Leading a small group is not a one person show. Each person in a small group has gifts and skills to contribute, and a good leader recognizes that. In fact, Scripture says this is true about good pastors. In Ephesians 4, Paul talks about how God gives gifted leaders for the purpose of equipping the church to do the work of ministry (v. 11-13). In one sense, good pastors are trying to work themselves out of a job. They are equipping people to study the Word, teach it, evangelize, counsel, and serve in general.

This is also true of good small group leaders. If leaders try to do everything, they will eventually burn out. Small group leaders should discern the gifts of their members and put them in positions to excel in the use of those gifts. Is someone great at administration? Ask them to write down everybody’s prayer requests and send them out in a weekly email, with announcements. Is somebody gifted at worship? Ask them to lead worship. Is somebody demonstrating the gift of teaching through the questions they ask and the way they answer questions? Ask them to teach one week. Does somebody have a powerful testimony? Ask them to testify. Good small group leaders equip others to do the work of ministry. They are producing future leaders.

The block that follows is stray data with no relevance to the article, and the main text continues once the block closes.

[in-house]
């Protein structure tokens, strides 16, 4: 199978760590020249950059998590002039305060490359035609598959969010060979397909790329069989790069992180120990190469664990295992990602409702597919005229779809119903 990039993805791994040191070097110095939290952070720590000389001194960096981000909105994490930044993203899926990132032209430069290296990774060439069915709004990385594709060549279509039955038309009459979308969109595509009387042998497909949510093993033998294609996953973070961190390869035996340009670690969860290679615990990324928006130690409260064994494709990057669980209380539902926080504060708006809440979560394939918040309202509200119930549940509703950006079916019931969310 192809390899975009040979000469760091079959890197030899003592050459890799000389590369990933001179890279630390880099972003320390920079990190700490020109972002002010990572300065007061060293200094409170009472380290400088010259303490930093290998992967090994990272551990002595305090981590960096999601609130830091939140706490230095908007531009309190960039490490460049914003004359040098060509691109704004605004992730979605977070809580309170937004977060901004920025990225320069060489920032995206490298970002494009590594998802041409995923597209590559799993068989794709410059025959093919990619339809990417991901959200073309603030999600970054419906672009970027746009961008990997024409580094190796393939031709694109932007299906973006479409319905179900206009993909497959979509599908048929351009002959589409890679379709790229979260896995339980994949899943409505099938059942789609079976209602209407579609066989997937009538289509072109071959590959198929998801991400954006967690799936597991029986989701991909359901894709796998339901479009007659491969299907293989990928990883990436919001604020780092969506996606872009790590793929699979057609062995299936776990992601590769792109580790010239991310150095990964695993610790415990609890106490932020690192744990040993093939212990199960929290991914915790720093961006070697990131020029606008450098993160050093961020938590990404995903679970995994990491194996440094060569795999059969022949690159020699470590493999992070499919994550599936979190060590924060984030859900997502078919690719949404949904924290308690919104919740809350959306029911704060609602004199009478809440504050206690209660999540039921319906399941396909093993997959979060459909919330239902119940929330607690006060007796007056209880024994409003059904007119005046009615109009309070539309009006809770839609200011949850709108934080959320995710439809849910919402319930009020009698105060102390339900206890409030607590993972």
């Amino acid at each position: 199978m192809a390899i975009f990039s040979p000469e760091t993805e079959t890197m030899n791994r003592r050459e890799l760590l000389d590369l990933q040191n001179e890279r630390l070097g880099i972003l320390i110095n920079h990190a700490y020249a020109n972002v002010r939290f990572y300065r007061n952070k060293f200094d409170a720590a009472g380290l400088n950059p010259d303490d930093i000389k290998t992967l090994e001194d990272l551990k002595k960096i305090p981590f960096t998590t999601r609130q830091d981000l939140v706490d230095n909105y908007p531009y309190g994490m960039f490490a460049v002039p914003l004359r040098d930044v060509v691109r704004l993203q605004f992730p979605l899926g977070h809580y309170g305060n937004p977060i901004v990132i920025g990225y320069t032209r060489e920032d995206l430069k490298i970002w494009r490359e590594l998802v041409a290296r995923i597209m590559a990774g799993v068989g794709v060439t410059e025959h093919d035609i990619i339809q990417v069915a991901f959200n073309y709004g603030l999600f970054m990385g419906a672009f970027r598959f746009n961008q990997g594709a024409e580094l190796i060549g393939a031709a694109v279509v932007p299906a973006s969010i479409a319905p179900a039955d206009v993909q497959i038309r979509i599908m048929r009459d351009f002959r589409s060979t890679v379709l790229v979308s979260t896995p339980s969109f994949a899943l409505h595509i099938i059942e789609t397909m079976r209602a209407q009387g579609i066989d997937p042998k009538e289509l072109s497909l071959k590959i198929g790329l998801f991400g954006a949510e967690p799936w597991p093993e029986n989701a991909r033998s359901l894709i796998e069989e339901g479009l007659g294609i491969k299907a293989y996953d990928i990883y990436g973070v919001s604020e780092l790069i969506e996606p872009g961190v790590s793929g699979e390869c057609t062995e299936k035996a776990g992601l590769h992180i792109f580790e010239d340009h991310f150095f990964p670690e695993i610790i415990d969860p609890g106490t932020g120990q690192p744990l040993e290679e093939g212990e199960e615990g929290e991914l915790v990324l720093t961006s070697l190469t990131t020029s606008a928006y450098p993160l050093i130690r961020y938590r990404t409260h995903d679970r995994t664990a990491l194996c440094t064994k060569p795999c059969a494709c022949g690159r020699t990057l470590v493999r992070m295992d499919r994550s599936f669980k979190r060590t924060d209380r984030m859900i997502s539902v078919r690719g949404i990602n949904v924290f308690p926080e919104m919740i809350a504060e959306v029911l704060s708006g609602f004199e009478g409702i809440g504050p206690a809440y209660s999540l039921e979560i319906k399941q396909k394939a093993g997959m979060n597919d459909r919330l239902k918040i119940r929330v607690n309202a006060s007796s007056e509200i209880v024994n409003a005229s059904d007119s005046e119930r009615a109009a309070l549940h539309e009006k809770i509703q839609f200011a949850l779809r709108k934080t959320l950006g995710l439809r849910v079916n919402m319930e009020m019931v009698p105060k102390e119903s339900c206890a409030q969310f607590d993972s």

Paul said this to Timothy, “And the things you have heard me say in the presence of many witnesses entrust to reliable people who will also be qualified to teach others” (2 Tim 2:2). We should be searching for reliable people, or it can be translated “faithful people,” who can eventually lead and teach others. Therefore, when leading a small group, look for Timothys—those who will one day lead others.

In seeking to equip others, it may be helpful to formalize their ministry. Ask somebody to be “the host.” This doesn’t mean that they host every week necessarily, but that they oversee that ministry. They have people sign up to bring drinks or host the group at their house. Ask somebody to be the small group “administrator” by overseeing administration. As mentioned, administrators send out the weekly emails with prayer requests and important information. They might also set up a monthly fun outing like going to dinner and a movie. Ask somebody passionate about missions to be the “mission coordinator.” Encourage him or her to research various ways that the group can serve once a month or once a semester and to oversee planning it. In many ways, the small group is the “church miniature,” and it should function that way.